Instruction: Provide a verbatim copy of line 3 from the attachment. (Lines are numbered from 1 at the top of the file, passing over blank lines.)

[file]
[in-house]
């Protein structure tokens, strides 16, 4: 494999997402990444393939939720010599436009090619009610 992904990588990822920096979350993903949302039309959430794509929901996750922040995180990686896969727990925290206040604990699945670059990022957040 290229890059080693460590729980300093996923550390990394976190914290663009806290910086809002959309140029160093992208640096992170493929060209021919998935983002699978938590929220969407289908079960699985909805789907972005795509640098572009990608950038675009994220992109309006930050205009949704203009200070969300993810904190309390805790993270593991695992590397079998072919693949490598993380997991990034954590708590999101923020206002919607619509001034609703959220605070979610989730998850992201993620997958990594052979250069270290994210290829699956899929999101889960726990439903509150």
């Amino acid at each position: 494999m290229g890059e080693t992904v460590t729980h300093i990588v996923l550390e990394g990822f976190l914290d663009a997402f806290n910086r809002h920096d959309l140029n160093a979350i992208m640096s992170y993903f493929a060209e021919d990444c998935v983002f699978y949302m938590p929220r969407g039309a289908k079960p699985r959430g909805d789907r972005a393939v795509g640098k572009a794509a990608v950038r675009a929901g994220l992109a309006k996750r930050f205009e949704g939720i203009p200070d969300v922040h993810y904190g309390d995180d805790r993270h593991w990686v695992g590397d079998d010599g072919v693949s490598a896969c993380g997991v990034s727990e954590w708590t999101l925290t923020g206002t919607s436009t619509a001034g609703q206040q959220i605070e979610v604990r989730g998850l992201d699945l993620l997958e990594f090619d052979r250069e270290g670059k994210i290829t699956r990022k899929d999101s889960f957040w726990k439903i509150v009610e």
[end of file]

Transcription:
């Amino acid at each position: 494999m290229g890059e080693t992904v460590t729980h300093i990588v996923l550390e990394g990822f976190l914290d663009a997402f806290n910086r809002h920096d959309l140029n160093a979350i992208m640096s992170y993903f493929a060209e021919d990444c998935v983002f699978y949302m938590p929220r969407g039309a289908k079960p699985r959430g909805d789907r972005a393939v795509g640098k572009a794509a990608v950038r675009a929901g994220l992109a309006k996750r930050f205009e949704g939720i203009p200070d969300v922040h993810y904190g309390d995180d805790r993270h593991w990686v695992g590397d079998d010599g072919v693949s490598a896969c993380g997991v990034s727990e954590w708590t999101l925290t923020g206002t919607s436009t619509a001034g609703q206040q959220i605070e979610v604990r989730g998850l992201d699945l993620l997958e990594f090619d052979r250069e270290g670059k994210i290829t699956r990022k899929d999101s889960f957040w726990k439903i509150v009610e």